This past week I was in Alnarp, Sweden to present at the International Urban Tree Diversity Conference. Lots of interesting talks, posters and field tours. Much more to discuss than I can fit into a blog post, but if you’re interested you can read the presentation abstracts.
One of the best features of the conference is that the presenters and participants included not only arborists and urban forester but also landscape architects and urban planners. This might not sound too remarkable but these groups are not always on the same page. While urban foresters are on board with the need to diversify urban and community forests; species diversity can be at odds with uniformity, which is a key element in landscape design. For example, a common application of uniformity in design is the installation of alle’s – long, uniform monoculture plantings along a street or path.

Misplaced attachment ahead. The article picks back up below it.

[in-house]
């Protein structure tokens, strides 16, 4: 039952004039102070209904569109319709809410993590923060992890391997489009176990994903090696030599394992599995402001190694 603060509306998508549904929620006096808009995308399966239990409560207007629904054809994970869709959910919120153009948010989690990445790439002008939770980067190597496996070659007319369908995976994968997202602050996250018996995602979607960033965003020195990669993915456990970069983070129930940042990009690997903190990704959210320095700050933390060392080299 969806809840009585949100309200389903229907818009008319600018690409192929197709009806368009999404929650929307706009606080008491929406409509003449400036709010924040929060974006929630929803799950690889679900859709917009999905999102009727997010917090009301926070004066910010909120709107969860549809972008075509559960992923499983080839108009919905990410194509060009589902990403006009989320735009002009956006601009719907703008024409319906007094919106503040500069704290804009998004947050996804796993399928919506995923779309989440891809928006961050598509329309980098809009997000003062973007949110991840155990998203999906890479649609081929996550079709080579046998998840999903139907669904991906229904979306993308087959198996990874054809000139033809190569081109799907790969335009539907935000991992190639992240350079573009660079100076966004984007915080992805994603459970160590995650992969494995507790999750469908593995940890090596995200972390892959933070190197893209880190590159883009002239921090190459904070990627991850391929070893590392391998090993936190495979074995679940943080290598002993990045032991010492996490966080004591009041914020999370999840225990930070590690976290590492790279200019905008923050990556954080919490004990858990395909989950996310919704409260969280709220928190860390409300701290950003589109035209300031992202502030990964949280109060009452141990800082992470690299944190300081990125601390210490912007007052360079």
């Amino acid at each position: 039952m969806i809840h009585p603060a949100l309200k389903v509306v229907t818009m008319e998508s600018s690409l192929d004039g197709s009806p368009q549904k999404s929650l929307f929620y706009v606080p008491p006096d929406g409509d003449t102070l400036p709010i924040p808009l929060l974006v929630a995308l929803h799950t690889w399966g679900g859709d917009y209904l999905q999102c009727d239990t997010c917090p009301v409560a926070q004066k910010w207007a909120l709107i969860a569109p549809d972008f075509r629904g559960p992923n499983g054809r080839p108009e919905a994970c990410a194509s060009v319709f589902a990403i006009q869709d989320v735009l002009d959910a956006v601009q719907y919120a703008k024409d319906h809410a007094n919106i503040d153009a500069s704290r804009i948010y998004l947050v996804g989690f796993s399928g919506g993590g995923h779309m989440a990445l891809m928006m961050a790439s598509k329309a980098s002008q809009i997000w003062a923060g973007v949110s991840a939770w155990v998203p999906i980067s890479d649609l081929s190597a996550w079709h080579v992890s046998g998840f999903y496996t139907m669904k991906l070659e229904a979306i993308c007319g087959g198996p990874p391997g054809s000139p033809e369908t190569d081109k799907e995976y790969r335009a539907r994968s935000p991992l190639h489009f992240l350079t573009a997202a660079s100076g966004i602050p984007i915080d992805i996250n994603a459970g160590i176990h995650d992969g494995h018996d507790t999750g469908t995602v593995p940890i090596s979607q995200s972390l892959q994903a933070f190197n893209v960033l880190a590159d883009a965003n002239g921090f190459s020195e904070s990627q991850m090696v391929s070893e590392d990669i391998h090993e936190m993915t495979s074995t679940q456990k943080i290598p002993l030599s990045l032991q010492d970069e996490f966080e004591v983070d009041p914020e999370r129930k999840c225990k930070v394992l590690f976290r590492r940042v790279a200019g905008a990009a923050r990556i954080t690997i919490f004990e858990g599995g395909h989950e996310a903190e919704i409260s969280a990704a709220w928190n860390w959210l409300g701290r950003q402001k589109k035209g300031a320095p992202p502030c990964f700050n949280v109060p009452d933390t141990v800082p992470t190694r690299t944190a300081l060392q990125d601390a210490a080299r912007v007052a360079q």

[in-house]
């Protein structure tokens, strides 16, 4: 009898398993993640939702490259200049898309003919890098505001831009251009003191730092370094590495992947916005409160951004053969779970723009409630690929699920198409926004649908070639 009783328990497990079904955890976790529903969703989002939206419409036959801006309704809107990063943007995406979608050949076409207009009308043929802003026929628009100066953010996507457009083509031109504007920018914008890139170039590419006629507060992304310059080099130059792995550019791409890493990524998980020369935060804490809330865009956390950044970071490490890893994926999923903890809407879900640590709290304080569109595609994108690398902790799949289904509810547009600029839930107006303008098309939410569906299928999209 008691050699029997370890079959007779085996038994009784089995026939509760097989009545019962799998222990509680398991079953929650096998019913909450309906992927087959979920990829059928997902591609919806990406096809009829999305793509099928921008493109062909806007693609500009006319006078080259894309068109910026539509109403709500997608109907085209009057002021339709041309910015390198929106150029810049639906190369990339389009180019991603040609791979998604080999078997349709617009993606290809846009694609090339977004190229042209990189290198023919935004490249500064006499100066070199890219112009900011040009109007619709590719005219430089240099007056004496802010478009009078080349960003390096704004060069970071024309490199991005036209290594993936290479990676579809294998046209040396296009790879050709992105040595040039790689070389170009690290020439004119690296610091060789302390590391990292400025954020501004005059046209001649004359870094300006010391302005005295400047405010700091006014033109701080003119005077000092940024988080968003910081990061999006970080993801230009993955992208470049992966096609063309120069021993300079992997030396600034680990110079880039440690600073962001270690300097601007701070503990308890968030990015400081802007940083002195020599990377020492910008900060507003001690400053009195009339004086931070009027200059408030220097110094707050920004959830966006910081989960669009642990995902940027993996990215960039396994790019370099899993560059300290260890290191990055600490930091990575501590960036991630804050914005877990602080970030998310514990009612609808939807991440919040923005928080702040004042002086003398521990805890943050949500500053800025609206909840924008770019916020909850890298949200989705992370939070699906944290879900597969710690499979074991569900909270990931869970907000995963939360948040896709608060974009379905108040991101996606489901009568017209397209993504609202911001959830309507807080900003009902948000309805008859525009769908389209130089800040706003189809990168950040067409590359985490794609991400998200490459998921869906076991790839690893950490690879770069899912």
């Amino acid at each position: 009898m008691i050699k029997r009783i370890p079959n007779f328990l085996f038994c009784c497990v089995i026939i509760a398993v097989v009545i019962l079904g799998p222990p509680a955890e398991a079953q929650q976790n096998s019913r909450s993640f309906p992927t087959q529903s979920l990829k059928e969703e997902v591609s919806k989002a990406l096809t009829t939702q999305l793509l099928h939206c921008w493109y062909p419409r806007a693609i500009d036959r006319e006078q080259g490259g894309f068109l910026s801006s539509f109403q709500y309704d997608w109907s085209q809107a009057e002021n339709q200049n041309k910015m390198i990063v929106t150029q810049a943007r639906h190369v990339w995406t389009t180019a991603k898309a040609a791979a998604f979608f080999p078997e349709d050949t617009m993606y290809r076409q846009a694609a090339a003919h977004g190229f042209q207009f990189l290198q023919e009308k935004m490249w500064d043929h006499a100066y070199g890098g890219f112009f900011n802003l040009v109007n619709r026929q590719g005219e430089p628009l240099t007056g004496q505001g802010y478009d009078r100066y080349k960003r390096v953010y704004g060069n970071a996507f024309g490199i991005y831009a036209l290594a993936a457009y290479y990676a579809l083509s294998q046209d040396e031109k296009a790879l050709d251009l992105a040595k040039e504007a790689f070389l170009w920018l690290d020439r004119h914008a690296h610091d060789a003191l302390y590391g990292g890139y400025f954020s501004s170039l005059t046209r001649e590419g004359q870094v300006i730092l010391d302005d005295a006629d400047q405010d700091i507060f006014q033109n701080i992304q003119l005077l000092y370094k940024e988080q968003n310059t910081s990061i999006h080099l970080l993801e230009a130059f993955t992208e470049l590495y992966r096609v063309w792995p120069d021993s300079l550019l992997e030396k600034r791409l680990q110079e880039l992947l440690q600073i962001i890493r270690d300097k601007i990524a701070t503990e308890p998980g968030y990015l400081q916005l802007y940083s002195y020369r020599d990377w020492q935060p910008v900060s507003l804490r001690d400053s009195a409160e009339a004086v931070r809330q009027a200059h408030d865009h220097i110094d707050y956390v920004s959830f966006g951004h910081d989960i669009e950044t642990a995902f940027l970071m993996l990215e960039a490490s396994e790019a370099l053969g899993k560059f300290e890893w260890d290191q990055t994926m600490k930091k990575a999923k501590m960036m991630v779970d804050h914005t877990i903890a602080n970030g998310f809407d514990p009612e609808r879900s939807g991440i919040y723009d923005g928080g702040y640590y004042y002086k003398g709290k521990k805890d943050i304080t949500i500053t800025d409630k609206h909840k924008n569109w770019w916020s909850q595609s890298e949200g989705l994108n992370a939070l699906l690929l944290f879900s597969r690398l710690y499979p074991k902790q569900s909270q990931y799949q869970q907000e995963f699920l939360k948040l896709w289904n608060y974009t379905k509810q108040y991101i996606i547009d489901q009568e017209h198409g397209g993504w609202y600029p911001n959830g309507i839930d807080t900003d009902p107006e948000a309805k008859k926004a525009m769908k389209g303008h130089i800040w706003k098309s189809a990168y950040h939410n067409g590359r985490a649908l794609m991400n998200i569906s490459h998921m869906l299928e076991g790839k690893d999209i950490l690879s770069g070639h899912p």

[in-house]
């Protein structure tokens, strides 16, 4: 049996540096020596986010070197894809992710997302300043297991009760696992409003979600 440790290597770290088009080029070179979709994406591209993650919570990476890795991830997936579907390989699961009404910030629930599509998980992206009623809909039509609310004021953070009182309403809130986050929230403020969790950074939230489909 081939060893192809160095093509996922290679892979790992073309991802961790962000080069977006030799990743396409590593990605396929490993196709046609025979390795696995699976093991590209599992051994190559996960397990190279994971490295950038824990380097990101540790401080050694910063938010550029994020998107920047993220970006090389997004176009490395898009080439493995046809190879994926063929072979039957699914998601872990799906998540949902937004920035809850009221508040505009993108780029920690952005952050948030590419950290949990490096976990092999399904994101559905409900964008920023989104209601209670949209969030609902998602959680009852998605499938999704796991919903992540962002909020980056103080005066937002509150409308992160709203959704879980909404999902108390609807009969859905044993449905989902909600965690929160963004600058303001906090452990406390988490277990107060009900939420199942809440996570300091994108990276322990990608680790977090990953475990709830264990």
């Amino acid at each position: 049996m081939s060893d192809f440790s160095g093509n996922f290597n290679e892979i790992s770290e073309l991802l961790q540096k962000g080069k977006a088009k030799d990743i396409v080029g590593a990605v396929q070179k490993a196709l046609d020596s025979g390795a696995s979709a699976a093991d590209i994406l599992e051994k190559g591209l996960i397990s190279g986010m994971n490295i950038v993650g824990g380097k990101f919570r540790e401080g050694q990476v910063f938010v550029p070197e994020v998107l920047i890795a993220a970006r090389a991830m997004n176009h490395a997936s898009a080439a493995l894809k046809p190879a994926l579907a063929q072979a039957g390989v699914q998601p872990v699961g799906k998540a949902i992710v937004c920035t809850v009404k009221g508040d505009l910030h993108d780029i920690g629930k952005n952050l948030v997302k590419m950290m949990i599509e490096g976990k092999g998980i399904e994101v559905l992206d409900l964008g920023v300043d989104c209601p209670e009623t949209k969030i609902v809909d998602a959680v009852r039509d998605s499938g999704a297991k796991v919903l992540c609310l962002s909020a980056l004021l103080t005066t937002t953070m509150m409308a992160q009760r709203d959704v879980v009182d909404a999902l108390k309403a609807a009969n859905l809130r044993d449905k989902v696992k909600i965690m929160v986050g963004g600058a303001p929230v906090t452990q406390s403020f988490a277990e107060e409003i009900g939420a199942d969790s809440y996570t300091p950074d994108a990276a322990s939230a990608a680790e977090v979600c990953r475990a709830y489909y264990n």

The aesthetic appeal of an alle’ is undeniable and seemingly universal. We saw many examples in our tours in Malmo and Copenhagen, but alle’s can found almost anywhere mankind has planted trees.
The dilemma, of course, is that any monoculture planting runs the risk of catastrophic failure, especially in an era of increased global trade and potential introduction of destructive exotic pests.
Simply planting a random mix of species leads to a menagerie effect – one of these, one of those – that most eyes find unsatisfactory.
One of the challenges addressed at the conference is how to meet the design and aesthetic objectives of uniformity while still achieving diverse landscape. There are no simple solutions and like most compromises, not everyone will be completely satisfied. But at least we are getting to the point where all sides of the discussion are being heard and creative minds are melding the science and the art that will produce the desired aesthetic and diversity.